In an earlier post, I described how one can go about installing a Belkin USB dongle and a very recent version of Ubuntu on a dinosaur PC. Tonight, I’m going to describe a similar thing, except that instead a new piece of hardware, it’s a dinosaur that came with the PC itself. I must admit, this is more likely to be useful to me the next time I encounter this on an old PC than it will be to anyone else, but, hey, you never know.
First, a bit of back story here. As I’ve alluded in previous posts, one of my main interests these days is developing a prototype affordable home automation system with the prototype being my house. So far, I have a server driving lights throughout the house. This can be accessed by any PC on the local network and by my Android phone and iPod. The thing I’m working on now is a scheme for playing music in any room from anywhere in the house. Clearly the main goal of this is to be able to scare my girlfriend by spontaneously playing music when I’m in the basement and she’s in the bedroom, but I think it’s also nice to be able to pull out your phone and queue up some music in the kitchen for while you’re making dinner.
Anyway, one of the cogs in this plan of mine is reappropriating old computers to serve as nodes for playback (the goal being affordability, as I’m not going to buy some kind of $3000 receiver and wire speakers all over the house). I should also mention that I’m using Gmote server for the time being, until I write an Android wrapper app for my web interface. So, for right now, the task is getting these computers onto the network and ready to act as servers for “play song” instructions.
The computers I have for this task are sort of strewn around my basement. They’re machines that are so old that they were simply given to me by various people because I expressed a willingness to thoroughly wipe the hard drive and I’m the only person most people know that’s interested in computers that shipped with Windows 98 and weigh in with dazzling amounts of RAM in the 64-256 megabyte range. These are the recipients of the aforementioned Ubuntu and Belkin dongles.
So, I’ve got these puppies up and humming along with the OS and the wireless networking, and I was feeling pretty good about the prospect of playing music. I setup Gmote, and everything was ready, so I brought my girlfriend in for my triumphant demonstration of playing music through my bedroom’s flatscreen TV, controlled purely by my phone. I plugged in the audio, queued up Gmote, and everything worked perfectly–except that there was no sound. My phone found the old computer, my old computer mounted the home automation server’s music directory (itself mounted on an external drive), Gmote server kicked in… heck, there was even some psychedelic old school graphic that accompanied the song that was playing on the VGA output to the flat screen. But, naturally, no sound.
So, I got out my screwdriver and poked around the internals of the old computer. I reasoned that the sound card must be fried, so I pried open another computer and extracted its card, and put everything back together, and viola! Sound was now functional (half a day later, thus taking a bit of the wind out of my grand unveiling’s sails). So, I pitched the sound card and moved onto getting the next PC functional. This PC had the same sound card, and I got the same result.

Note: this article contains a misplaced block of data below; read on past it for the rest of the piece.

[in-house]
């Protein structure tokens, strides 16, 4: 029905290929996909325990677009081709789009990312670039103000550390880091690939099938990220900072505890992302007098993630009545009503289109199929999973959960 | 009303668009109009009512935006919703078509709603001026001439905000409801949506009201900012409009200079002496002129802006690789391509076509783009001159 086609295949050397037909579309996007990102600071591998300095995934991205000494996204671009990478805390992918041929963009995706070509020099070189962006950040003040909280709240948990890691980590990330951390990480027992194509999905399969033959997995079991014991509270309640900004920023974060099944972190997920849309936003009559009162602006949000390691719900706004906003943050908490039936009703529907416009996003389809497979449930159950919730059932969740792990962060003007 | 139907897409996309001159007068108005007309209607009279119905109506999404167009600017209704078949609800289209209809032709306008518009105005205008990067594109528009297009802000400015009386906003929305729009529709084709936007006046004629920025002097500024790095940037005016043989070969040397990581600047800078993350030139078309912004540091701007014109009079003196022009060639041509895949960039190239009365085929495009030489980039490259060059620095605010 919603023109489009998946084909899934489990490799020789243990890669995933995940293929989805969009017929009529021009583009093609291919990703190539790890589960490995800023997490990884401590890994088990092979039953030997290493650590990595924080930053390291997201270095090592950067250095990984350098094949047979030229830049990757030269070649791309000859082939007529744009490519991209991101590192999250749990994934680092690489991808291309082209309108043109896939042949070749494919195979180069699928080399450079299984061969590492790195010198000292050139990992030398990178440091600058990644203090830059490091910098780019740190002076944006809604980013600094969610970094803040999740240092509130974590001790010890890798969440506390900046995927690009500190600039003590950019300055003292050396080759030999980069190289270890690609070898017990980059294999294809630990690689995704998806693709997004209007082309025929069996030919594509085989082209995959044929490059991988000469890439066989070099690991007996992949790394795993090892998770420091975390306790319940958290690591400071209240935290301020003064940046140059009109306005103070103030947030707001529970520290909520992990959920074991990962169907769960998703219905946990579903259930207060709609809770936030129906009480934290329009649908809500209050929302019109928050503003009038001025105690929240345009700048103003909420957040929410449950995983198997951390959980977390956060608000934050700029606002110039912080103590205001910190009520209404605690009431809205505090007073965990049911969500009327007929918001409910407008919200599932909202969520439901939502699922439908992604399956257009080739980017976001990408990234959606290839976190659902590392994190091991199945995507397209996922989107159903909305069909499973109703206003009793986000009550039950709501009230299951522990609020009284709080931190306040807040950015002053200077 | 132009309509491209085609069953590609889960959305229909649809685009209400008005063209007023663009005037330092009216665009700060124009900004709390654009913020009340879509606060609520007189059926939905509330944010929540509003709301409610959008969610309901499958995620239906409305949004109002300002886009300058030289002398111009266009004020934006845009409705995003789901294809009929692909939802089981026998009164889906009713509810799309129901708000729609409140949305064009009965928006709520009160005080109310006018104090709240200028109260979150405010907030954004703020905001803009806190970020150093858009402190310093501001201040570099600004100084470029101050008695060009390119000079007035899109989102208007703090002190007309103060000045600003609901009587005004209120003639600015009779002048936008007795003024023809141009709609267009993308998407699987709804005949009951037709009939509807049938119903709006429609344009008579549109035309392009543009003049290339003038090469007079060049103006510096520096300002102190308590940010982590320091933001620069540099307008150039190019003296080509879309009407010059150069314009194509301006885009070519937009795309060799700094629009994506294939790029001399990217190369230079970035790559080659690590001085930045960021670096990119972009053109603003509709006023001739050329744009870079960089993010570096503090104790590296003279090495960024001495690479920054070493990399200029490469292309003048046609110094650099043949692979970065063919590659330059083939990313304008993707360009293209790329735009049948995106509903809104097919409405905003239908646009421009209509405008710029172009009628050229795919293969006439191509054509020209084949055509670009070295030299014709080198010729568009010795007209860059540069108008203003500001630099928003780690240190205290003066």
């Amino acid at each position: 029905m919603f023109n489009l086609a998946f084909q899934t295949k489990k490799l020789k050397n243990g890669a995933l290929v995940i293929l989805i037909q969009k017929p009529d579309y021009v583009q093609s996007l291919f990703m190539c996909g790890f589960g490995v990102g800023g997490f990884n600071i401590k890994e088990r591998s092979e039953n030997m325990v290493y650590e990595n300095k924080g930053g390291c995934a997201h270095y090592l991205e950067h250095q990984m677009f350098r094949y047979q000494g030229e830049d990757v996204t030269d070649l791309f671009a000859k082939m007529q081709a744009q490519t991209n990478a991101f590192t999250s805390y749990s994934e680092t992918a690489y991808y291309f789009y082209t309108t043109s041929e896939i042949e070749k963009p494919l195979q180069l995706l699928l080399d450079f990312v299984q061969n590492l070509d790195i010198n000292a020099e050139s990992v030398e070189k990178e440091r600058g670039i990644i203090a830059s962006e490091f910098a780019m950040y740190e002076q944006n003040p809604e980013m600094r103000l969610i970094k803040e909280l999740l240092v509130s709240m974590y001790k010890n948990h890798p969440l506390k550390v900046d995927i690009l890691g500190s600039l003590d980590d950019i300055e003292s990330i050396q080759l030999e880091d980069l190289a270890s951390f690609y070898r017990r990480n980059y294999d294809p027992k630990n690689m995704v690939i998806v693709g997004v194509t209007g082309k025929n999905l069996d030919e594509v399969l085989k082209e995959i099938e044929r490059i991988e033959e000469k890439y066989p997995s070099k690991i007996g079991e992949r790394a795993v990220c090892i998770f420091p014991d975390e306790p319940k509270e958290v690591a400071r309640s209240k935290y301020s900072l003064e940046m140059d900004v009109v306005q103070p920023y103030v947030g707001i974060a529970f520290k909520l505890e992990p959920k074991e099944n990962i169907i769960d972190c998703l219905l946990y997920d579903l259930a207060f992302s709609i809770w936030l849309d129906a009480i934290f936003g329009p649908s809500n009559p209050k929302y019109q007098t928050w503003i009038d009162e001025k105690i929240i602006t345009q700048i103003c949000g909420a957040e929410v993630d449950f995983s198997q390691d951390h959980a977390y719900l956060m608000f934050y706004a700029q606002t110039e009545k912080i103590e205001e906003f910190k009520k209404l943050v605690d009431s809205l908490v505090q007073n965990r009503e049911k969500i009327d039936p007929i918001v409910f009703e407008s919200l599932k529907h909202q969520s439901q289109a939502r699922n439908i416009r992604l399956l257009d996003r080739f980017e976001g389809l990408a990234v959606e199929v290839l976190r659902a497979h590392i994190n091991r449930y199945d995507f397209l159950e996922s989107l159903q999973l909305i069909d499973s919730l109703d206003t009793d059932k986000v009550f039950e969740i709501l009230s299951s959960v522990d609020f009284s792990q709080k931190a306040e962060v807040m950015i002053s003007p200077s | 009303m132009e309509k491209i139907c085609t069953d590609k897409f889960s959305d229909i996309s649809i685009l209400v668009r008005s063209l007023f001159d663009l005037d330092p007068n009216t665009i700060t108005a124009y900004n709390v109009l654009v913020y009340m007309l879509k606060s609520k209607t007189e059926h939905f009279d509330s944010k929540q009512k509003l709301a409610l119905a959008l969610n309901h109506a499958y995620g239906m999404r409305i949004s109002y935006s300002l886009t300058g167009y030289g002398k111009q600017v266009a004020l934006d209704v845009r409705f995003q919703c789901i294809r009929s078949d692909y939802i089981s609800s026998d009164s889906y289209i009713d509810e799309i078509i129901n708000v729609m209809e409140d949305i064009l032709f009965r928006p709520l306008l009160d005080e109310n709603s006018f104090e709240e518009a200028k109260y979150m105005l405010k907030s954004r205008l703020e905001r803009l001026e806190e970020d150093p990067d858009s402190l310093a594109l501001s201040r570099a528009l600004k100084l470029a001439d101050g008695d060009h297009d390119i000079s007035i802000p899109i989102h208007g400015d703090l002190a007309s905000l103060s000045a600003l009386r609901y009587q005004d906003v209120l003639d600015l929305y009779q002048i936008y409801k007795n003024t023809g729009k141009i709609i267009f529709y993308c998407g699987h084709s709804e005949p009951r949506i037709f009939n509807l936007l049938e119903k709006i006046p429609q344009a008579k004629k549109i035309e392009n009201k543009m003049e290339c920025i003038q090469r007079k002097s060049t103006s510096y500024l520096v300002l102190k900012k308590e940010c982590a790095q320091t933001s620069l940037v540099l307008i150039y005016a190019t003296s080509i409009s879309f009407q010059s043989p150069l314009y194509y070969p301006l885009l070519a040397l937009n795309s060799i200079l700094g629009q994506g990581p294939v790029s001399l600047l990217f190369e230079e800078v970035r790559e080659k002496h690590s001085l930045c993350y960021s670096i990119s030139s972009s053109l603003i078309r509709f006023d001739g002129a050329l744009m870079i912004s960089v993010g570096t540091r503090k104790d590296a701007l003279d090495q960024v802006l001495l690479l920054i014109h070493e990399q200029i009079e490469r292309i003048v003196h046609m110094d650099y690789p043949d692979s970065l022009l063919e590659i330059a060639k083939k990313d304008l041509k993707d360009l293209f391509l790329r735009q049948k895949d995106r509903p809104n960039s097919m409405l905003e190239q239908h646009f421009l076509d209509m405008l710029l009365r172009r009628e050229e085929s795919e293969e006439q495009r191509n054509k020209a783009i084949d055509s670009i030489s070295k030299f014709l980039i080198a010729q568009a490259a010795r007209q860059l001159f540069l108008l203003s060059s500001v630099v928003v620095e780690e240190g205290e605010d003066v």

I smelled a rat, reasoning that it was unlikely that two largely unused sound cards were fried. After a bit of investigation, I discovered that the problem was the card in question was an ESS ES169, which is actually a plug and play ISA device and not a PCI device. I had reasoned the previous card was fried when I didn’t see it in BIOS PCI list. But, there it was in BIOS ISA list. Because, naturally, a sound card inside of the computer, like a printer or USB external hard drive, is a plug-and-play device.
But anyway, with that figured out, I was all set… kind of. It took me an hour or two of googling and experimenting to figure it out, but I got it. I had to experiment because this card was pretty dated even five years (or roughly the 438 version of Ubuntu) ago, and so I wasn’t dealing with the same utilities or configuration files.
So anyway, with the grand lead up now complete, here is the nitty gritty.
When you boot into Ubuntu, it, like me or any other sane entity, has no idea what this thing is. You’ll see nothing in lspci about it, of course, and if you sudo apt-get install the toolset that gives you lspnp, you’ll see it as an unknown device. Don’t let that get you down, though; it was, at some time, known to someone. The first thing to do is use sudo and your favorite text editor to modify /etc/modules. You’re going to add “snd-es18xx” to that file and save it.
Next, add the following text to the configuration file “/etc/modprobe.d/alsa-base.conf”:
alias sound-slot-0 snd-card-0
alias snd-card-0 snd_es18xx
options snd-es18xx enable=1 isapnp=0 port=0x220 mpu_port=0x388 irq=5 dma1=1 dma2=0
And that’s that. Now, if you reboot you should see a working audio driver and all that goes with it. You can see that it’s working by playing a sound, or by opening up volume control and seeing that you no longer are looking at “Dummy Output” but a realio-trulio sound output.
I confess that I don’t know all of the exact details of what that configuration setup means, but I know enough mundane computer architecture to know that you’re more or less instructing this device on how to handle interrupts like the PCI device it’s pretending to be and Ubuntu thinks it ought to be.
I’d also say that this is by no means a high-performance proposition. I’d probably be better served to get a regular sound card, but there’s just something strangely satisfying about getting a twelve-year-old computer with a stripped down OS to chug along as well as someone’s new, high powered rig that’s been loaded down with unnecessaries. I suppose that’s just the hopeless techie in me.